Thursday, October 27, 2011

Controversial Cupcakes

I want my students to write about subjects that make them think. I never assign essays about vacations or anything where they could slip into autopilot. At the beginning of every class period, I give them something that I think they will have a strong reaction to--a video, an article, or something a little more creative. Today, I recreated the racist bake sale that happened at Berkeley a few weeks ago to protest California Senate Bill 105 that would allow California universities to again consider race and gender in admissions. Basically, they put out the baked goods and posted a sign with different prices for different races: Caucasians $2.00, Asians, $1.50, Latinos $1.00 and so on, with a 25% discount for females. Needless to say, it caused quite a stir in Berkeley and quite a stir in my classroom!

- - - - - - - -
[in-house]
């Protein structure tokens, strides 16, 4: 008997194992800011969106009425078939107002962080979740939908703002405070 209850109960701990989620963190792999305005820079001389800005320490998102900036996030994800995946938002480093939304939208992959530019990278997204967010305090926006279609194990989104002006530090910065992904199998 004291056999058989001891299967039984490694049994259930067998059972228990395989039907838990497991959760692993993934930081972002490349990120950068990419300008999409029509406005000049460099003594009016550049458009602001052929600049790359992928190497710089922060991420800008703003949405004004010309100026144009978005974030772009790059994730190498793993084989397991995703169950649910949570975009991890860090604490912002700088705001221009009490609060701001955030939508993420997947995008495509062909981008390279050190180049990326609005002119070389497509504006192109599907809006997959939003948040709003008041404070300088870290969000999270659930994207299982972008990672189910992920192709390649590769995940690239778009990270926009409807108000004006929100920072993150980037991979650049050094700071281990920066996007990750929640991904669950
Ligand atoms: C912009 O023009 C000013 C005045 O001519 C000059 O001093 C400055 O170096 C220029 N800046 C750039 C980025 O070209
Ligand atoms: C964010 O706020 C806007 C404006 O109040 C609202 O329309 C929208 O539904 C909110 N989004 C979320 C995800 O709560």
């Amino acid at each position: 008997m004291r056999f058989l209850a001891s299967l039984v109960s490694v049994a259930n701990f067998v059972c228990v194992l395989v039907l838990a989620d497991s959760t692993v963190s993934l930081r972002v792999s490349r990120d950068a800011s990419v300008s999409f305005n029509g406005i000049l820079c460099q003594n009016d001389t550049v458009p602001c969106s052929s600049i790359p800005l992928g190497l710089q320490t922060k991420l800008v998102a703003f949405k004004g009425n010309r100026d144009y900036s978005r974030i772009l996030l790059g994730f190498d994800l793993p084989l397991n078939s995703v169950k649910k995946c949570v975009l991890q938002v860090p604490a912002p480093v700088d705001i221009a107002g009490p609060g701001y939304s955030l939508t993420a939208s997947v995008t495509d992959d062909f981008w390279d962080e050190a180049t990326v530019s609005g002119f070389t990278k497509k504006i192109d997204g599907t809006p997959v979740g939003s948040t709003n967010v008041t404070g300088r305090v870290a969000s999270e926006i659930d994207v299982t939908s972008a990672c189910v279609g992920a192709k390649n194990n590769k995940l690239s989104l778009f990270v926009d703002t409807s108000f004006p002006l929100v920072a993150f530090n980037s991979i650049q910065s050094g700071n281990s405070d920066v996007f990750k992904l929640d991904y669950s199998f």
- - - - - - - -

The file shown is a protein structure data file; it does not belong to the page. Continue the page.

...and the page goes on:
When the students walked in, their faces said, "Cupcakes!" and then they saw the sign and they got real quiet. They did a double-take, and then and started looking around at each other, wondering who was going to say something first. When I explained what was going on, the look of relief was priceless. They thought I'd gone loco. A Native American girl, who, according to the sign would get a free cupcake with her discounts, broke up the class when she said, "Does this mean I don't get a free cupcake?"

After a discussion about the senate bill and affirmative action, they wrote their response papers. They were passionate, varied in viewpoints and did some outstanding writing because they were engaged. The best part was handing out the cupcakes on break, listening to them still talking and debating. Engaged and well-fed students are happy students!


  1. I love this post! Thanks so much for sharing!

  2. Wow! I love this idea. Great job helping them interact with controversial ideas in their world in a way that is really powerful!